Regionalism and localism are hot topics right now. Increasingly, we’re aware that locals are best placed to know their own interests. Successful communities are those that drive their own agendas. This is also known as the Principle of Subsidiarity: power and decisions should be made as close to citizens and communities as is compatible with national fairness. This allows local services to be tailored to local circumstances.

The COVID-19 event has reinforced the importance of local economic development that supports locals. It is our small-scale efforts that create the building blocks for economic prosperity and one of the positive outcomes of this experience is that we increasingly recognise the value of local businesses, local producers, local artists and local media. Our economic resilience is defined opportunities, networks, distances between towns and ports, efficiencies (scale, labour, knowledge). It is a great time to do some “un-conventional” thinking about our regional communities and the opportunities ahead. Here are a couple of my ideas:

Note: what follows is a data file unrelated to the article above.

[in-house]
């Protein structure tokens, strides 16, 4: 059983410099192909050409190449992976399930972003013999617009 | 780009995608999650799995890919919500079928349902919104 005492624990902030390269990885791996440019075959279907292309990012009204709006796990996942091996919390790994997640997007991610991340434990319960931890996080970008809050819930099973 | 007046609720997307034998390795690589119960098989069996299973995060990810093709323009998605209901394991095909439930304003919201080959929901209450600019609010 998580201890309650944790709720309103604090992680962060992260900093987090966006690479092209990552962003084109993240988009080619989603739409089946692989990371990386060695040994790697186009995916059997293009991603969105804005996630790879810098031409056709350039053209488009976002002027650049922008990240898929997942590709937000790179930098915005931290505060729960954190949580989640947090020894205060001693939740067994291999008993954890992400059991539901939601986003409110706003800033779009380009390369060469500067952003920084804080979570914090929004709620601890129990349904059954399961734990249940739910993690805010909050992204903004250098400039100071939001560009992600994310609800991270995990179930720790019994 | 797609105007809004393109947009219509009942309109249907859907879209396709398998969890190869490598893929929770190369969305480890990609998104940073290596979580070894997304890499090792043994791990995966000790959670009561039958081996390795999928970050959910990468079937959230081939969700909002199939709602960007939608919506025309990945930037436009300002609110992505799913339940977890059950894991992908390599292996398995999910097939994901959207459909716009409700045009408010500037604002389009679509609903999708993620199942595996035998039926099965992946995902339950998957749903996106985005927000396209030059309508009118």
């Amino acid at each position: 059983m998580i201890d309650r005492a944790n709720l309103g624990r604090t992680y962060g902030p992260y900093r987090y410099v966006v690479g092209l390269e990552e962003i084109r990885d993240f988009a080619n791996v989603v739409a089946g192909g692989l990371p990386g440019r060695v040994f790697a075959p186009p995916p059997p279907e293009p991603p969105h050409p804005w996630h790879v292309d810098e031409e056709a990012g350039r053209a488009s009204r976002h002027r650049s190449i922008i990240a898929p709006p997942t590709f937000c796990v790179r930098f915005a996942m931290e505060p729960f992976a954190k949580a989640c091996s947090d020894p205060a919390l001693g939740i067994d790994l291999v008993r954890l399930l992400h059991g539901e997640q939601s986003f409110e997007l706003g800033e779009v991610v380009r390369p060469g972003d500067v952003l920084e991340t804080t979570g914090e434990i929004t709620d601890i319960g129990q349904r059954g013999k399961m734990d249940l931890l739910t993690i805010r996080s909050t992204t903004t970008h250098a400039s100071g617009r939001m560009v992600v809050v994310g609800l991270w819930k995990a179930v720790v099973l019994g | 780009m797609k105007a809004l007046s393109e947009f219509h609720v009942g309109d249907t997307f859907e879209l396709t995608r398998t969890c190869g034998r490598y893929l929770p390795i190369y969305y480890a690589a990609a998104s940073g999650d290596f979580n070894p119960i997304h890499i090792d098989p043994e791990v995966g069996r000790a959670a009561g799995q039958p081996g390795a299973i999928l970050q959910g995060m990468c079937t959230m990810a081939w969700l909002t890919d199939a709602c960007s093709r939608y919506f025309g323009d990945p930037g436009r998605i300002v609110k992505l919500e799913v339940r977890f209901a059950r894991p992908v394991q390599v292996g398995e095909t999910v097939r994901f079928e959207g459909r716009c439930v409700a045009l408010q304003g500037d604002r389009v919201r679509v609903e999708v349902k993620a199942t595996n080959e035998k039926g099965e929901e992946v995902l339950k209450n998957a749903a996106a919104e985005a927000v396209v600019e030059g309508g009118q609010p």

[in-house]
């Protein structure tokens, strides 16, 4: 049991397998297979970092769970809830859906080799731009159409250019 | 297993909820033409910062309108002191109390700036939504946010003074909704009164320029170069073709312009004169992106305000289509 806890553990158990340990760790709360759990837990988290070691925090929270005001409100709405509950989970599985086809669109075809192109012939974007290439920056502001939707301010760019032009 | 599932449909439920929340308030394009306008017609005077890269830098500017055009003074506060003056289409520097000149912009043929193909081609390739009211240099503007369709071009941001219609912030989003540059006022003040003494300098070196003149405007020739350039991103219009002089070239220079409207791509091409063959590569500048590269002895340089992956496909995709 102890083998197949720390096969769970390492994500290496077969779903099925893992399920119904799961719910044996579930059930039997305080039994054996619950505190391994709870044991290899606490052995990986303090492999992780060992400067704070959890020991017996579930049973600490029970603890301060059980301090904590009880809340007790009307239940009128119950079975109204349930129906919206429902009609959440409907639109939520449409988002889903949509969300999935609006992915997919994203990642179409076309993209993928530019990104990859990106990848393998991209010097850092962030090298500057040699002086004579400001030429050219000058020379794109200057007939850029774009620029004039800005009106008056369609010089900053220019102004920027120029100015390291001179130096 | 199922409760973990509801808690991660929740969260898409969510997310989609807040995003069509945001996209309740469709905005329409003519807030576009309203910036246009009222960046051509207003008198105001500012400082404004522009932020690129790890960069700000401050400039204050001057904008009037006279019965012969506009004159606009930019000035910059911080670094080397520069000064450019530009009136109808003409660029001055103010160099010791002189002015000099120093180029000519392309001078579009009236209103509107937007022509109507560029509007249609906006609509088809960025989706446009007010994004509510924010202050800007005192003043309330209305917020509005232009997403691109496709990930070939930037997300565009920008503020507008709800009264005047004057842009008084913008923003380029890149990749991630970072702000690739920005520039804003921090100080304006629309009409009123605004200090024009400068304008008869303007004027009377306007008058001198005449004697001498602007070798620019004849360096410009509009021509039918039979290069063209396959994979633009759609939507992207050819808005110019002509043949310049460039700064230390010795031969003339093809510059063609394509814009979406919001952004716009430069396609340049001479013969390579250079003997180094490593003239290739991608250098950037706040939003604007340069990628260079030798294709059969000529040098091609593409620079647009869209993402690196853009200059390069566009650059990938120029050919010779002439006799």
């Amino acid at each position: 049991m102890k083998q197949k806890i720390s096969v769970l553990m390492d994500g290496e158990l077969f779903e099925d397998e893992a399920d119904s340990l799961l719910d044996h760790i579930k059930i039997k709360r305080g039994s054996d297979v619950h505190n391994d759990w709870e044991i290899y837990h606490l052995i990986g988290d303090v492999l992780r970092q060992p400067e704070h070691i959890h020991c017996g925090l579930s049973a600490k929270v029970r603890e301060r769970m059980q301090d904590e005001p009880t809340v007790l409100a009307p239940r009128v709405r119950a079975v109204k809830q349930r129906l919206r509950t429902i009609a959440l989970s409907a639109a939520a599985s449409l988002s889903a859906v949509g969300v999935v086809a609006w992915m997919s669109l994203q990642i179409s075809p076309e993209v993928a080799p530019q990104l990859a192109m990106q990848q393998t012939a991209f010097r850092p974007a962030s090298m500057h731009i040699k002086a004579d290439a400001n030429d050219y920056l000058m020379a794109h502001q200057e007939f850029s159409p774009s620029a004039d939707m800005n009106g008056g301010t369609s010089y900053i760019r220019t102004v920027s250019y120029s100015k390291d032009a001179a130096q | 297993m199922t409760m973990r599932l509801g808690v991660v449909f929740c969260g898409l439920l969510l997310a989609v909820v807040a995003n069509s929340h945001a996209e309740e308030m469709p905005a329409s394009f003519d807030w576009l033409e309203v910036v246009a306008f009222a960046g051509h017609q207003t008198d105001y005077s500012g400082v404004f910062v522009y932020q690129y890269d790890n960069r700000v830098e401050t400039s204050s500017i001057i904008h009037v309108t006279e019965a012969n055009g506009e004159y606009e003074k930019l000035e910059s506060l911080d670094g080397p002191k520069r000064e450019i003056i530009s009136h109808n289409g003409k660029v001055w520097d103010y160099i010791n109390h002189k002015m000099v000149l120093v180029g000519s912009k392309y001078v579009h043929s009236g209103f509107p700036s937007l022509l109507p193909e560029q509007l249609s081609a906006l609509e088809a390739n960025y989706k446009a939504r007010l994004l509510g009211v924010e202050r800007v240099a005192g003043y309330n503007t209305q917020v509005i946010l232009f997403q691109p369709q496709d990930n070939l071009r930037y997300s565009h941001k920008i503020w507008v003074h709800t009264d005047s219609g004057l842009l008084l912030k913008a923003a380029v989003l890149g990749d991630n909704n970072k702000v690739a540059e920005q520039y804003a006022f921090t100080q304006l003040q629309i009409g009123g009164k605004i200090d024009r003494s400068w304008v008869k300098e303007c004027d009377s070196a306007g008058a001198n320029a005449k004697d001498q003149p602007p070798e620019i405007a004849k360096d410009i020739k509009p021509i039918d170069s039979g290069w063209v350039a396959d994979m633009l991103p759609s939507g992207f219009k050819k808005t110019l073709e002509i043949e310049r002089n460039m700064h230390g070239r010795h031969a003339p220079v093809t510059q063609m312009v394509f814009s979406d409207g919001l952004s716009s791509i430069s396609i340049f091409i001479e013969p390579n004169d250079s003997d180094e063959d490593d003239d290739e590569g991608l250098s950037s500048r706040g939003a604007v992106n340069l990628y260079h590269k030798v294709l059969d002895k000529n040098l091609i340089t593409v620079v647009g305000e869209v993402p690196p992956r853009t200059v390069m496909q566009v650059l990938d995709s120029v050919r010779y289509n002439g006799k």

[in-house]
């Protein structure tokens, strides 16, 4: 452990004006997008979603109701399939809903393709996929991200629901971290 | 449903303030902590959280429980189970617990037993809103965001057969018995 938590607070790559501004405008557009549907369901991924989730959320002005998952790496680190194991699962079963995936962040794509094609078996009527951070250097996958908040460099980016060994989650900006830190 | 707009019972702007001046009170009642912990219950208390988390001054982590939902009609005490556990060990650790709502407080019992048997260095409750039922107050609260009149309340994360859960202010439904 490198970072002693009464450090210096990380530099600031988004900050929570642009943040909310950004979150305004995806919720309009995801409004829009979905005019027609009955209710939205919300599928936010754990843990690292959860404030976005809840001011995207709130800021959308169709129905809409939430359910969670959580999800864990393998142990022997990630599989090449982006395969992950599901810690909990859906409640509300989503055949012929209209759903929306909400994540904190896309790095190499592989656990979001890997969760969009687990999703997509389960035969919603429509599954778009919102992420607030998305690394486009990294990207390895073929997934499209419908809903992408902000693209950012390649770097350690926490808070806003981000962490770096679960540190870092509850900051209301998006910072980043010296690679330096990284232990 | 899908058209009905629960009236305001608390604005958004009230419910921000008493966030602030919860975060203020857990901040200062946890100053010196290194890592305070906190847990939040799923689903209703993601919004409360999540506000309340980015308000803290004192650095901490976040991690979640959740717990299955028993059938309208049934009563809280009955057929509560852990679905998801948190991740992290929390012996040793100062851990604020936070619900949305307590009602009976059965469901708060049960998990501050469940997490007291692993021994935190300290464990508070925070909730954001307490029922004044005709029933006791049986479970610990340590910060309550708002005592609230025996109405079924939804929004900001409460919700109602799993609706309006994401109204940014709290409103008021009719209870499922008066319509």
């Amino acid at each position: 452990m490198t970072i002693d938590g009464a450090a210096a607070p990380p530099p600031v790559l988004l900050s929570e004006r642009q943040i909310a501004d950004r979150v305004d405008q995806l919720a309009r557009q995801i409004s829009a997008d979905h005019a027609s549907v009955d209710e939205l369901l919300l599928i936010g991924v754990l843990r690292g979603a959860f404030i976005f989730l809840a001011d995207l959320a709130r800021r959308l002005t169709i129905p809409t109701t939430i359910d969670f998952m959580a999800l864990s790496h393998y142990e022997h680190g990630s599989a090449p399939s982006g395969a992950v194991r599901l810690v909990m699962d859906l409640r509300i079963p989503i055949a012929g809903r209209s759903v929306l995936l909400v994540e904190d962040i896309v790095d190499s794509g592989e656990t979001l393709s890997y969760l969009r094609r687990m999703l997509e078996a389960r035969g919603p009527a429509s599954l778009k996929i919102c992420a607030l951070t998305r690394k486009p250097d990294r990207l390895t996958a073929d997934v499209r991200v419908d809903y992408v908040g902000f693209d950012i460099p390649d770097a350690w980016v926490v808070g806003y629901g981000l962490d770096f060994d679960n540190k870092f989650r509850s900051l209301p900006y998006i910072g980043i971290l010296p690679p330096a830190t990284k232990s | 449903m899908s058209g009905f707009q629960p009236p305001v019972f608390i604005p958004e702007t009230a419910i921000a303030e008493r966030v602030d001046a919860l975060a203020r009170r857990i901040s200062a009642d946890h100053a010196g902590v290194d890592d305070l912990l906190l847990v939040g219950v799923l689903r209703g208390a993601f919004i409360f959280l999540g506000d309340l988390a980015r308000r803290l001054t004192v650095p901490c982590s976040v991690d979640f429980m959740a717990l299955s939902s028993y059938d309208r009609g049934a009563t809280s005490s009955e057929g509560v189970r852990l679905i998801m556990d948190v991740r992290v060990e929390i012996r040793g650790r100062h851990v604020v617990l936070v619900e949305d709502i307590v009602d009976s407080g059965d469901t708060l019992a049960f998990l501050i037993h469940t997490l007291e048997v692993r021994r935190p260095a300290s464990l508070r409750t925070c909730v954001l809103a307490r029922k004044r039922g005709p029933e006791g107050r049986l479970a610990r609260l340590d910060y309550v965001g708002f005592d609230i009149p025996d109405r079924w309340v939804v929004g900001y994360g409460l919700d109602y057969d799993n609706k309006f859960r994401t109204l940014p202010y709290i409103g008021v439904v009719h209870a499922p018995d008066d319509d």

1. Market the place we do business as much, if not more than, the business itself. It is often said that in this digitally connected world individuals and businesses could operate from almost anywhere in the world.  So why is it that we have chosen to live and work here? What makes a business set up here, rather than somewhere else?
     
  2. Harness the power of location envy. Tell anyone who will listen why it is that we live and work here. We get to celebrate the smug feeling of good fortune to be living in a beautiful, diverse, abundant tropical location. The tropics is our place. It is our sense of pride in our place, our spirit of optimism and our strength in community that is the foundation for our economic prosperity in local tourism, local agriculture, local fisheries, local business.

Published in Issue 24 / Tropic Magazine